It was pitch black on the river. Streetlights glimmered on the bank ahead of us, reflecting in the still water of the Nam Khan river, as we made our way steadily across, accompanied only by the sound of our little wooden boat’s motor. Steep steps on the riverside led up to the road and Paste Laos, the new fine dining restaurant just opened by Michelin-starred Thai chef Bee Satongun of Paste Bangkok.
Paste is a major new addition to Luang Prabang, Laos’ former Royal capital, and confirmation that Laotian cuisine is on the rise. Though far less famous than the food of neighboring Thailand and Vietnam, there’s plenty in this South-east Asian country for foodie travellers to discover, from fresh, intriguing dishes at the recently opened Botanical Garden’s to canapes and cocktails on stylish Mekong river cruises. Across the city, you find not only Thai, Vietnamese, Chinese and Laotian restaurants, but everything from Scandinavian bakeries and French bistros, a reflection of the diverse cultures that have fed into Luang Prabang over the centuries.
We started the trip with a simple taste of local life, watching pétanque, a game similar to French boules, in the evening on one of the city’s backstreet courts. Teams of men played against each other, concentrating hard, each taking their turn to throw the heavy metal balls down the court and, with surprising accuracy, striking close to the small red target ball. “We won,” a friendly local man exclaimed after a match, placing two Beerlao bottles on our table as a gift. “In Laos, food and drink are meant to be shared,” he added with a smile.
Pétanque is just one of many French influences in Luang Prabang. The city has been a protected UNESCO World Heritage site since 1995. Walking through the streets, we came across saffron-clad Buddhist monks, temples, stupas, monasteries and palaces, as well as ‘old world’ architecture from the French colonial era and stands selling French baguettes. We visited the former Royal Palace, built in 1904, which combines French and Lao architecture. Inside, there are wall displays and glass cabinets with exquisite artworks, including a glass mosaic gifted by Japan in 1940. We also visited Wat Ho Pha Bang, which contains Phra Bang, the 83cm-tall gold Buddha statue that gave the city its name.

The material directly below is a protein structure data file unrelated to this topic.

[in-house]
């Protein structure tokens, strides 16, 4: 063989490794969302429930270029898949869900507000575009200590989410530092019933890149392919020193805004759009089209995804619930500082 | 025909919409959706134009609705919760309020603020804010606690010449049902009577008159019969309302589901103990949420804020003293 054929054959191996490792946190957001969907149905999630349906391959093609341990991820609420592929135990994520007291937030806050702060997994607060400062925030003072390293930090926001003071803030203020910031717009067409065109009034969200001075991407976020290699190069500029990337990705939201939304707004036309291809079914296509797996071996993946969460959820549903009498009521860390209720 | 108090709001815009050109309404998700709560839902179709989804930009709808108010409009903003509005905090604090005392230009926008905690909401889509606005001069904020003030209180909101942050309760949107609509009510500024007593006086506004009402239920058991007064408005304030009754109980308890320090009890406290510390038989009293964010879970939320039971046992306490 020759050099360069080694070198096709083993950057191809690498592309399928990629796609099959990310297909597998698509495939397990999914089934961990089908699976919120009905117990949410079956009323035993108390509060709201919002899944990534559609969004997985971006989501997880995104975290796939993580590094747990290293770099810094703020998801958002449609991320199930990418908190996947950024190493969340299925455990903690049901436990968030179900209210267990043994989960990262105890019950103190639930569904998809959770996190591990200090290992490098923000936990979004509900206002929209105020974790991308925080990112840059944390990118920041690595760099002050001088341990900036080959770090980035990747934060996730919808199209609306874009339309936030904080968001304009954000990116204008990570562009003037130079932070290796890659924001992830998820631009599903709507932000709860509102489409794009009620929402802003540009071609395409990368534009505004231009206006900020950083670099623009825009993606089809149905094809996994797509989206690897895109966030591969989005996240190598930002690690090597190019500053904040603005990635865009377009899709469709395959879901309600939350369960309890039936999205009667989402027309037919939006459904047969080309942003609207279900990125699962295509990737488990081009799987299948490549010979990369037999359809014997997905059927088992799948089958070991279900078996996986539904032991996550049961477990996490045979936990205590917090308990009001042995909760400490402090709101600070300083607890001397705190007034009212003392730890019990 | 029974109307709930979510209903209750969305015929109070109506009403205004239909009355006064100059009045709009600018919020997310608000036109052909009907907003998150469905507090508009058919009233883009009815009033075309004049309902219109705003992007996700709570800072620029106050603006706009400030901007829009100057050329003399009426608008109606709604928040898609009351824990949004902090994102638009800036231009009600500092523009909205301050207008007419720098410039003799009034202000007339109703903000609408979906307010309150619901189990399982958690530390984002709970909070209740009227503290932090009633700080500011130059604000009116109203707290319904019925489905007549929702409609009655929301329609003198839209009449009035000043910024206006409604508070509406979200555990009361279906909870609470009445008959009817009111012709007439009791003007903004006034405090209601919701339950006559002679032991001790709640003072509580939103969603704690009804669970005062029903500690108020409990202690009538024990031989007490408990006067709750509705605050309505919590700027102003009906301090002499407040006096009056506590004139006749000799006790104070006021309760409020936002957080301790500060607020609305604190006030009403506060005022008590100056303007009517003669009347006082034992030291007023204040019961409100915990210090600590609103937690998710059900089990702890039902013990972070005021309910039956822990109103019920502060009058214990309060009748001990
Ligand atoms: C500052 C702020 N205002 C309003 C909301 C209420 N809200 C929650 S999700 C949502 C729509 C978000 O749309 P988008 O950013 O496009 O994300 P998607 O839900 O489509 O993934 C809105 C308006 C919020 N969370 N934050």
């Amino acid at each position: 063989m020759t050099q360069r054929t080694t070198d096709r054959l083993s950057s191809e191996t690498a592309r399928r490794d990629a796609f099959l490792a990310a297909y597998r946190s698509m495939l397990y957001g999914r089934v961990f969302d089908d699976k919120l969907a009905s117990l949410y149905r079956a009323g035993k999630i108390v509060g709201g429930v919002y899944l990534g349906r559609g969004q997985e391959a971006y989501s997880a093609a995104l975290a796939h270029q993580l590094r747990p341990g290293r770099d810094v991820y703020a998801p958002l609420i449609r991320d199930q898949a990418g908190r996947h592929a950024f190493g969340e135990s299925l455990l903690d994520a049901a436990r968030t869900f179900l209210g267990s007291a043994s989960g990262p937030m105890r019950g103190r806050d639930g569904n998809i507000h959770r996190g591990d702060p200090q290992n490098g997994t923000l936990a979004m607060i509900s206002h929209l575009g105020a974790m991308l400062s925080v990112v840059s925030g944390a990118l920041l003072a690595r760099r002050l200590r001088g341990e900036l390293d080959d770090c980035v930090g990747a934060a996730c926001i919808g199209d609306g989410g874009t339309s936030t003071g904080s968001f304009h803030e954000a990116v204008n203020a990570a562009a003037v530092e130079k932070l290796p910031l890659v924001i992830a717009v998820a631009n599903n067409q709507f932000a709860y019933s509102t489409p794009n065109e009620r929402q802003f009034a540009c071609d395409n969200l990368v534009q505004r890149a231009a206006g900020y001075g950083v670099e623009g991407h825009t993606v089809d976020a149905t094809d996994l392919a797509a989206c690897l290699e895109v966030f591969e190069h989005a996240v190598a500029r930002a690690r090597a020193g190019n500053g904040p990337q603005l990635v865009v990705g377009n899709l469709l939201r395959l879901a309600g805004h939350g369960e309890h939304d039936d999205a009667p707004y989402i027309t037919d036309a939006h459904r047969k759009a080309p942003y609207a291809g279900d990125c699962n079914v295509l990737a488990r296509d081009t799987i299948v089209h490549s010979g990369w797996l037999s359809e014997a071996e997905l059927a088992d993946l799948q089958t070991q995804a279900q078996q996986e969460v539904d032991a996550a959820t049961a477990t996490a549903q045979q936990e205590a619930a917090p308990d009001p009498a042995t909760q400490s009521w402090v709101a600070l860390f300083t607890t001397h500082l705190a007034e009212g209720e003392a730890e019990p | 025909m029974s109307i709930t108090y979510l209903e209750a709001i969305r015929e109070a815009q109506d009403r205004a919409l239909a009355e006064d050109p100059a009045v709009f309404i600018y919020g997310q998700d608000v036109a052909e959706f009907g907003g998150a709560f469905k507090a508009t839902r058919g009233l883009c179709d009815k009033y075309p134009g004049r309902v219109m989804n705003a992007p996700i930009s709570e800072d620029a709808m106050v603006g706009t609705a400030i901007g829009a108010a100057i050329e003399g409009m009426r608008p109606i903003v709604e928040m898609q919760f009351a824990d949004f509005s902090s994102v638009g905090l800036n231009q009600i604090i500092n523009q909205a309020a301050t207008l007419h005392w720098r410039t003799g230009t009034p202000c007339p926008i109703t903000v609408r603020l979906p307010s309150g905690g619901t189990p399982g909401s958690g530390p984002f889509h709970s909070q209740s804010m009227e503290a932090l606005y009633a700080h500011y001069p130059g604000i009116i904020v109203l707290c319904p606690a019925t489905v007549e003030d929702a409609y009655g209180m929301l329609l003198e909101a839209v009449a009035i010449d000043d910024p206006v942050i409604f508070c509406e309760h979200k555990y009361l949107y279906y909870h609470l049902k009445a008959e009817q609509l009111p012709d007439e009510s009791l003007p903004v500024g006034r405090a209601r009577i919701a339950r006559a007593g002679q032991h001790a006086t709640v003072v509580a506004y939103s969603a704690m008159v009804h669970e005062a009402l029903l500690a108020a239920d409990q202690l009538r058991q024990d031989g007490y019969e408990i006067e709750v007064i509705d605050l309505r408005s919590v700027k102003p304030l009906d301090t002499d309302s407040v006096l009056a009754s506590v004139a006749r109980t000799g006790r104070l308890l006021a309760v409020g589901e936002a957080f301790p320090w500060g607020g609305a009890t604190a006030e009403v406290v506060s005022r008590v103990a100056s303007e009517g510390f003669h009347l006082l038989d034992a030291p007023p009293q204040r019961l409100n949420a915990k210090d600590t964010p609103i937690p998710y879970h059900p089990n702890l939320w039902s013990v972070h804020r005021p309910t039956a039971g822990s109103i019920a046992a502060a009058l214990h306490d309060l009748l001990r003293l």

For lunch, we took a longtail boat 30 minutes up the Mekong River to Pha Tad Ke Botanic Gardens, the first botanical gardens in Laos, which opened in November 2016. After walking the trails around this verdant escape, checking out orchids, ferns and bamboos, we tried the menu at the café, next to a lily pond. We started with tofu laap, a salad made with banana flower, garlic, fish sauce, lemongrass, spring onion and toasted rice, then continued with deep-fried tilapia fish with pomelo and betel leaves, a dish with subtle layers of flavour.
“Some of our food looks similar to other countries, like Thailand, but when you taste it, the taste is not the same,” said the chef Nuanchan Khantisouk. “Lao food is very healthy. We get everything here from the gardens, the river and local farms. We grow our own herbs. Lao food can also be spicy. But we like combinations of flavours: not too sour, not too sweet, and just a little bit spicy.”
Later in the day, after visiting the riverside temple of Wat Long Khoun, we boarded the Monsoon boat from Mekong Kingdoms for a sunset river cruise. A former transport boat, the long vessel had been decked out with plush, colourful daybeds and cushions. After a cup of lemongrass tea with tamarind and ginger, we enjoyed little salads and spring rolls as we meandered down the Mekong river, heading south, against the flow of the other boats on the river. As the sun started to hide, the mountains ahead of us turned purple, showing off the shapes of the tamarind trees on the ridges. Silhouettes of fishermen stood out against the light on the horizon.
Next morning, we drove to a farm outside the city in Ban Thinsom village, on the road towards Kuang Si waterfall. As we approached, a healthy-looking young man greeted us with a smile. “I am Number 7. Good to meet you,” Laut Lee smiled.
“Our farm is called Lee7Farm because there are seven brothers from our family working here,” Laut explained as he showed us around his crops of basil, oregano, beetroot, spring onion and more, growing on the side of two hectares of rice paddies. "Everyone grows lettuce and some vegetables, but I think herbs are important. We use them a lot in our local food. We have 24 family members eating food from this farm. Even kids come and help on the weekends.”